‘Lapidary' Latin and Poetic Mediality: Conceptualising the Medium of Poetry in Roman Verse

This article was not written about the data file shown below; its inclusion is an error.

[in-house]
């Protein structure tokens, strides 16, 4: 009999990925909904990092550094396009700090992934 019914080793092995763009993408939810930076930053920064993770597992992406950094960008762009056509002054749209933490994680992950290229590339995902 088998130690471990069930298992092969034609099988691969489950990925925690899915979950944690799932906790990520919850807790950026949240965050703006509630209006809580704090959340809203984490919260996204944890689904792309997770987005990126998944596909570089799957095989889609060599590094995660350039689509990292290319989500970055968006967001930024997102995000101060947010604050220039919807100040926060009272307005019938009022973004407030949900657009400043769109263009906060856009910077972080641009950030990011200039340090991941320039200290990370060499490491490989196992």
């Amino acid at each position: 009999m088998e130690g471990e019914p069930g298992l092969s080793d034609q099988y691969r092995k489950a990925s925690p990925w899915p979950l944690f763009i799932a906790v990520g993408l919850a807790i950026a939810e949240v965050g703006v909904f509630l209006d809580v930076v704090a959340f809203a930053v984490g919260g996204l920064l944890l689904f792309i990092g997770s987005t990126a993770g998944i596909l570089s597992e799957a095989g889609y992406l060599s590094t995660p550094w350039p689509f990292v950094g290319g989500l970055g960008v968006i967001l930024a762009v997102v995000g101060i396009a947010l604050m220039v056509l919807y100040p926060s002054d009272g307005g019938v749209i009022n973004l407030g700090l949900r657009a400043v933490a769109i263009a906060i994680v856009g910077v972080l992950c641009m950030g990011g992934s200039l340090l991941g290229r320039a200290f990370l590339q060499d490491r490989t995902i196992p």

This project seeks to investigate the traditional characterisation of Latin as ‘lapidary’ – a material quality that allows for significant visuality and ‘medial’ play in Latin poetry, and something which (especially under imperial, socio-cultural influences) Latin poets became increasingly aware of, enabling them to shape a unique ‘poetic medium’. Taking in a broad chronological, generic and cultural view to both chart and assess Latin poetry’s self-conceptualisation, my research will build on what Michael Roberts (in relation to ‘the jewelled style’ of Late Antique poetics) has identified as ‘the physical existence of words and of metre’: the building-block, tessera, even atom-like, nature of individual words, and the careful placement of such elements to create a minutely constructed ‘artefact’. These distinctive characteristics are also intimately related to issues of monumentality (e.g. Hor. Carm. 3.30.1) and regular resonances with epigraphic text. Additionally, such close affiliations with stone suggest further parallels with gems and mosaics. Initial analysis therefore points to the overall ambiguous ‘medial’ existence of the Latin poetic text: something both materially constructed and contained, yet also ultimately transcendent (by virtue of being poetry). Through this investigation of poetic ‘mediality’, I aim to offer a new perspective on Latin poetry, revealing concerns with media not unrelated to modern times, and thus helping to highlight a renewed relevance for Classical literature in the present digital age. The thesis will use close textual analysis to investigate mediality, monumentality and epigraphic play in Horace’s Odes, before exploring Ovid’s exile poetry and the work of Optatian for comparison.